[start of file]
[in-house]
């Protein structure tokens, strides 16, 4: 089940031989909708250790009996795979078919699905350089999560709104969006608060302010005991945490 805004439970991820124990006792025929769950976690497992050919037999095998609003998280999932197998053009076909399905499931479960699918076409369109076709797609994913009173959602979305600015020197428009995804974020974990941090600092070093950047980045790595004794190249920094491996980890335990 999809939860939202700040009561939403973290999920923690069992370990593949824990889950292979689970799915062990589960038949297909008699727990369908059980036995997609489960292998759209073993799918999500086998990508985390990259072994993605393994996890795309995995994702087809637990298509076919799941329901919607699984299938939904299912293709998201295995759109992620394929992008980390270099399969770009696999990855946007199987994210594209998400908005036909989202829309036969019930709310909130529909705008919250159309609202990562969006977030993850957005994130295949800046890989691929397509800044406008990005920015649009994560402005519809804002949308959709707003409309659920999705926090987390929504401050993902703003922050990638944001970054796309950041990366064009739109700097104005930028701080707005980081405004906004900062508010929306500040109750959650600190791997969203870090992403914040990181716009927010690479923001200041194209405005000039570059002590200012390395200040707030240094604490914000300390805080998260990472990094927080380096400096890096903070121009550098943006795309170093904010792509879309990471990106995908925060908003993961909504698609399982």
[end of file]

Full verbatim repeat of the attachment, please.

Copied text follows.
[in-house]
């Protein structure tokens, strides 16, 4: 089940031989909708250790009996795979078919699905350089999560709104969006608060302010005991945490 805004439970991820124990006792025929769950976690497992050919037999095998609003998280999932197998053009076909399905499931479960699918076409369109076709797609994913009173959602979305600015020197428009995804974020974990941090600092070093950047980045790595004794190249920094491996980890335990 999809939860939202700040009561939403973290999920923690069992370990593949824990889950292979689970799915062990589960038949297909008699727990369908059980036995997609489960292998759209073993799918999500086998990508985390990259072994993605393994996890795309995995994702087809637990298509076919799941329901919607699984299938939904299912293709998201295995759109992620394929992008980390270099399969770009696999990855946007199987994210594209998400908005036909989202829309036969019930709310909130529909705008919250159309609202990562969006977030993850957005994130295949800046890989691929397509800044406008990005920015649009994560402005519809804002949308959709707003409309659920999705926090987390929504401050993902703003922050990638944001970054796309950041990366064009739109700097104005930028701080707005980081405004906004900062508010929306500040109750959650600190791997969203870090992403914040990181716009927010690479923001200041194209405005000039570059002590200012390395200040707030240094604490914000300390805080998260990472990094927080380096400096890096903070121009550098943006795309170093904010792509879309990471990106995908925060908003993961909504698609399982």